A stray drop of ink and a quirk of nineteenth-century penmanship make the difference between “retain that wrong” and “repair that wrong.” Only scrupulous attention to the earliest written manuscripts of the Book of Mormon can uncover such discrepancies. Professor Royal Skousen has spent more than twenty five years meticulously researching the original and printer’s manuscripts of the Book of Mormon, revealing discrepancies and making a case for the type of translation the Book of Mormon is. Every page, every sentence, every word, letter, and mark are accounted for in the landmark Critical Text Project, arguably the most important Book of Mormon research to date.
As director of the Maxwell Institute’s Willes Center for Book of Mormon Studies, I’m excited to announce that for the first time ever we are making the foundation of the Critical Text Project—Volumes one and two—available online. Volume four, which analyzes each textual variant found on the manuscripts and editions of the Book of Mormon, is also now available.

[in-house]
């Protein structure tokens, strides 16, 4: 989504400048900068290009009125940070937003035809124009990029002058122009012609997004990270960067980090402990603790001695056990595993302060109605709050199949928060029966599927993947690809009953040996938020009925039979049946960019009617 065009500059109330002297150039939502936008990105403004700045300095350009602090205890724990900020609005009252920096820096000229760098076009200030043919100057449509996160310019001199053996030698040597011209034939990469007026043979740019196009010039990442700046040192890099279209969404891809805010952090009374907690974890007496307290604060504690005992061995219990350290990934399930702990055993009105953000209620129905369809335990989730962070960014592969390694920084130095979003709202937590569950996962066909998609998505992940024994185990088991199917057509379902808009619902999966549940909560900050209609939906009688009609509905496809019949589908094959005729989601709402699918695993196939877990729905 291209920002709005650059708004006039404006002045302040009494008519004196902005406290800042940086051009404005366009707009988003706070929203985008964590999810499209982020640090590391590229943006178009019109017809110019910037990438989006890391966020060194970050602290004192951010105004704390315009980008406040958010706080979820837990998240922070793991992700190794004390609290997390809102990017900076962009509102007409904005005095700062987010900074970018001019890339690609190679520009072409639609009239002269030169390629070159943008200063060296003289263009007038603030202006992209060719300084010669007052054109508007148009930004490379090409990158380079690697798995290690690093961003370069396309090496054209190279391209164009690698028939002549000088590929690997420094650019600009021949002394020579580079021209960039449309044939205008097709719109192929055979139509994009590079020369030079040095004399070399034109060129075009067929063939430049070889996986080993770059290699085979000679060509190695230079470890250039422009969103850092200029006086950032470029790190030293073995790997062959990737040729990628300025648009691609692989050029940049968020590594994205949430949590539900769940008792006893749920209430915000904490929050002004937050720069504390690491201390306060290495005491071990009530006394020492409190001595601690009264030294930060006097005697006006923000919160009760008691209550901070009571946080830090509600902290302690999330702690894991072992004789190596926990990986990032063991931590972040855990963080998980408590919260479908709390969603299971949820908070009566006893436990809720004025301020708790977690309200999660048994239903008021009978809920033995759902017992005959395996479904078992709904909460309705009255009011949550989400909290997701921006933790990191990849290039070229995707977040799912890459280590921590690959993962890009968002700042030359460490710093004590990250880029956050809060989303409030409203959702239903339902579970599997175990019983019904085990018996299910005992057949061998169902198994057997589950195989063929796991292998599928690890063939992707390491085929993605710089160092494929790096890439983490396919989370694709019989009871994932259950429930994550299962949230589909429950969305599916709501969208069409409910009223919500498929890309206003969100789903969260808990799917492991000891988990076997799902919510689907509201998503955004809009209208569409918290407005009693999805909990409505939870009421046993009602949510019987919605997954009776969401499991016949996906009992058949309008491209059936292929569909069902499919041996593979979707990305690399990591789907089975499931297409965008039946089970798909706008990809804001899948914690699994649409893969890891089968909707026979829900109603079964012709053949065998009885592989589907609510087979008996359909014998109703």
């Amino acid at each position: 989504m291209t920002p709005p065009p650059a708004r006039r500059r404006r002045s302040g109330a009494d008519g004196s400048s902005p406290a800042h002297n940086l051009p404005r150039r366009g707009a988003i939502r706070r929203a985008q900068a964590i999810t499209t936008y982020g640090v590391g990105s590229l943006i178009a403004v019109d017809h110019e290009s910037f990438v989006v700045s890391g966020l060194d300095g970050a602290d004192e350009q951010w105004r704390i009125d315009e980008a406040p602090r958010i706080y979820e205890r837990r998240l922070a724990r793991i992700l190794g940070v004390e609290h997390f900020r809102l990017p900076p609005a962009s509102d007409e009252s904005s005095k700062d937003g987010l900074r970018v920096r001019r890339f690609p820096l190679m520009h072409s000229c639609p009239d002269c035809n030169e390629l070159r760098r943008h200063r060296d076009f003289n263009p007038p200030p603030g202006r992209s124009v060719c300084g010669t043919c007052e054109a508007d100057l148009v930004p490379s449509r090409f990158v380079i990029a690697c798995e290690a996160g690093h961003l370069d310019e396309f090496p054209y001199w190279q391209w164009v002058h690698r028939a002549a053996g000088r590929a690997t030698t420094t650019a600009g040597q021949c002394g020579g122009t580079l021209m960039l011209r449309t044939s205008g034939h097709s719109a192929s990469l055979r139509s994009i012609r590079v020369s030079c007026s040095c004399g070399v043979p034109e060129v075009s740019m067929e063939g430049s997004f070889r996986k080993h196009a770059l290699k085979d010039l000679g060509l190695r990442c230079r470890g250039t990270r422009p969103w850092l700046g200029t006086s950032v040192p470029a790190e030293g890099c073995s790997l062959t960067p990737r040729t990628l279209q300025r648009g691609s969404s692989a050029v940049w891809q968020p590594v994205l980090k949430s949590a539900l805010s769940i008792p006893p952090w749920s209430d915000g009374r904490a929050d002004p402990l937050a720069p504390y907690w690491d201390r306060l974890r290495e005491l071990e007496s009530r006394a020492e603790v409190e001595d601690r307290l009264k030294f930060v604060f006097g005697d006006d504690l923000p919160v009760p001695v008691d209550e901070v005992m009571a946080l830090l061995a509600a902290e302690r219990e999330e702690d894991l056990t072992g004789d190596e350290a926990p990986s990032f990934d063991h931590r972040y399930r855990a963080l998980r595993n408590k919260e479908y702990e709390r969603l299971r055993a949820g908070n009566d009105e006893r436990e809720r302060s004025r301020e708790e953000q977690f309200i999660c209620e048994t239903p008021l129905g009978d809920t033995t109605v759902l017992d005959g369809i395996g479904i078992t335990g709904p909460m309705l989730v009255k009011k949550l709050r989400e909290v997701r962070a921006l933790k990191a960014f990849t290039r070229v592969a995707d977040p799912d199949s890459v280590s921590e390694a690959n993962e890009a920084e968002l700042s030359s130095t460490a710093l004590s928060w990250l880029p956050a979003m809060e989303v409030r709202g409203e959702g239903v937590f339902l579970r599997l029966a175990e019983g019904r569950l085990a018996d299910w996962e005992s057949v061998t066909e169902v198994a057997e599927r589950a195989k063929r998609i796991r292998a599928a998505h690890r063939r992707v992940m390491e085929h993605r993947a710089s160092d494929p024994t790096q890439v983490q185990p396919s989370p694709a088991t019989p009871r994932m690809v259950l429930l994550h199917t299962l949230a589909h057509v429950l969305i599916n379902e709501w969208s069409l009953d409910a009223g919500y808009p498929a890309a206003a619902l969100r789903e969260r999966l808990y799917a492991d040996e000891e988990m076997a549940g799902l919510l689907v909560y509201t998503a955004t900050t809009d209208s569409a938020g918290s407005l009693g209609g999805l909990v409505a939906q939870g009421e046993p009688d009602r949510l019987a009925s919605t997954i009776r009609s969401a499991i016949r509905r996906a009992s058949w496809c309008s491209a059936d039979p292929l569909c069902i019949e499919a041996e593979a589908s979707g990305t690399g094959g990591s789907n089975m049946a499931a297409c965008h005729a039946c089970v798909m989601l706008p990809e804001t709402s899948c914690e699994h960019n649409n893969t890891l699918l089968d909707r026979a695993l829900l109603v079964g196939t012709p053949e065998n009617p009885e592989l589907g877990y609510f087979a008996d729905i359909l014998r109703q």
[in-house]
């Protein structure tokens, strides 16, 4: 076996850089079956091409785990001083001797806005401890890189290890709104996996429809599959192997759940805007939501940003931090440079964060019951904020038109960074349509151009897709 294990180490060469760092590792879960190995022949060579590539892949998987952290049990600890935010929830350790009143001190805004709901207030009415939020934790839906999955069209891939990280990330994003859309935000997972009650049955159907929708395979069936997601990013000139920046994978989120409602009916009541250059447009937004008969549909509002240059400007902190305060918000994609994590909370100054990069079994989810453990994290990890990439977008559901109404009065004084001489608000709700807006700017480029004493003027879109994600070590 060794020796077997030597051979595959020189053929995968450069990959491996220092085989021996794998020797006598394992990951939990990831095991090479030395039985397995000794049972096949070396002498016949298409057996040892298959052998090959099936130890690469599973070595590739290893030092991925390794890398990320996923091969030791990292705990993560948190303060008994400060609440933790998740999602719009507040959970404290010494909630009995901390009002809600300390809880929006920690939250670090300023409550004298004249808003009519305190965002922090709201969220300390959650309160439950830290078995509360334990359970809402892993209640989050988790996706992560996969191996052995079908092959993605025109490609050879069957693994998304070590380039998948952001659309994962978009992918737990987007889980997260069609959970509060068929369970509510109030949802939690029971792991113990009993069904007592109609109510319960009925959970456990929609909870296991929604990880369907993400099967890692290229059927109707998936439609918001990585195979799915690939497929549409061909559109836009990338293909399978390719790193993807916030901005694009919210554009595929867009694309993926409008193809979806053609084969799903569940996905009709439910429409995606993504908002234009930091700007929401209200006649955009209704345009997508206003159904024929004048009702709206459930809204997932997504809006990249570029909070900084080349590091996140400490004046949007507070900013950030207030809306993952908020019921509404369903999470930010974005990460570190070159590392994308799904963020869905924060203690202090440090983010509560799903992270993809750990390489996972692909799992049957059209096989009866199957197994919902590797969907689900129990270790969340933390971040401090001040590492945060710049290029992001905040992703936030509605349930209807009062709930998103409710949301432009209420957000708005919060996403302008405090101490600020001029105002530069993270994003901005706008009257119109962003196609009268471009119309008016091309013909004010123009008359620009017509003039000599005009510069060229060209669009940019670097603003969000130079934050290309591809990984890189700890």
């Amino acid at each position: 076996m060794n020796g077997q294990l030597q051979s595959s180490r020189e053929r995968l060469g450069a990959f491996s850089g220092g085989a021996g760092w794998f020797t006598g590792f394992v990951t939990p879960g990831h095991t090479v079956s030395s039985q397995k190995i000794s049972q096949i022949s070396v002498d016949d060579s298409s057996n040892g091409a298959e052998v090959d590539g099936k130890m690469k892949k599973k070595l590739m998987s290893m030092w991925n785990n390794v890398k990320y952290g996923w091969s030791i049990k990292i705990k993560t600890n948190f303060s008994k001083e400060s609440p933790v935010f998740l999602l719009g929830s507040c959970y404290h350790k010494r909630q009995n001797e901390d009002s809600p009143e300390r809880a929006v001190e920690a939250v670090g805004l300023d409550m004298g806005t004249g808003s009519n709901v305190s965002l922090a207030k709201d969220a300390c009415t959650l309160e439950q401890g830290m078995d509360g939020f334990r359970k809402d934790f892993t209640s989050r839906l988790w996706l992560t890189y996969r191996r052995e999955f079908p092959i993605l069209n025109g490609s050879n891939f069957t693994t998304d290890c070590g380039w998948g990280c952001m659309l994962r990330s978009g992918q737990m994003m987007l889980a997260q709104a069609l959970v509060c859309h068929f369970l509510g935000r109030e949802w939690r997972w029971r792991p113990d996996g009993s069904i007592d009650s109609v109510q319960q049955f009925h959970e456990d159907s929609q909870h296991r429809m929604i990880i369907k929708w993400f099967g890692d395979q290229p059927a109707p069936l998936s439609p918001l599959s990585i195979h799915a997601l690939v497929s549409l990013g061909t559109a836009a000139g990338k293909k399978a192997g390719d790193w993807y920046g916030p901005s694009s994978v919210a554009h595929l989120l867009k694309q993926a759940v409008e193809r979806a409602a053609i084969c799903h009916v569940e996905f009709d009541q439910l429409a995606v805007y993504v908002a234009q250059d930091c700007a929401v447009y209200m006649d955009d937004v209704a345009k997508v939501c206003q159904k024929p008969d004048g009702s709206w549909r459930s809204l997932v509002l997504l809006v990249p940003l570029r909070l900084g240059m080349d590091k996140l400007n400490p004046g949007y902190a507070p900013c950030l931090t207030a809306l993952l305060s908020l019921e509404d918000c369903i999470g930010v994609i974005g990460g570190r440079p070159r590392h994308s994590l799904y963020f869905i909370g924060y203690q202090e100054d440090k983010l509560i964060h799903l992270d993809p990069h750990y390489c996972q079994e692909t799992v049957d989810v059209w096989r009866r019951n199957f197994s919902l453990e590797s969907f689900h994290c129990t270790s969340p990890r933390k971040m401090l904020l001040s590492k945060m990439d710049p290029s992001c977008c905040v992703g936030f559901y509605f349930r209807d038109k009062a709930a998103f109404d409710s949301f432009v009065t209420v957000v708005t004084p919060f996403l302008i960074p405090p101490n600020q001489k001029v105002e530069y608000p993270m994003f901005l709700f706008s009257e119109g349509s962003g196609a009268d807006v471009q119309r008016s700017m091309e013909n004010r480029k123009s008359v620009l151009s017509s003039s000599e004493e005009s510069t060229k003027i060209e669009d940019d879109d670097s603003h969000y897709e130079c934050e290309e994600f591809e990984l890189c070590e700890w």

The Willes Center website features a Critical Text Project page which includes digital editions of volumes 1, 2, and 4, a video lecture series describing the project, a free introductory book written by a number of scholars who discuss the project, and a bibliography of articles Professor Skousen has written using his work on the Critical Text Project.
I express my gratitude to Professor Skousen for his ongoing work on the project, to Blair Hodges for managing the new website, and to the donors and supporters who have helped fund the project thus far. The Willes Center is the main venue for serious, academic research concerning the Book of Mormon. The Critical Text Project is an invaluable resource for any scholar or student of the Book of Mormon.
See it here.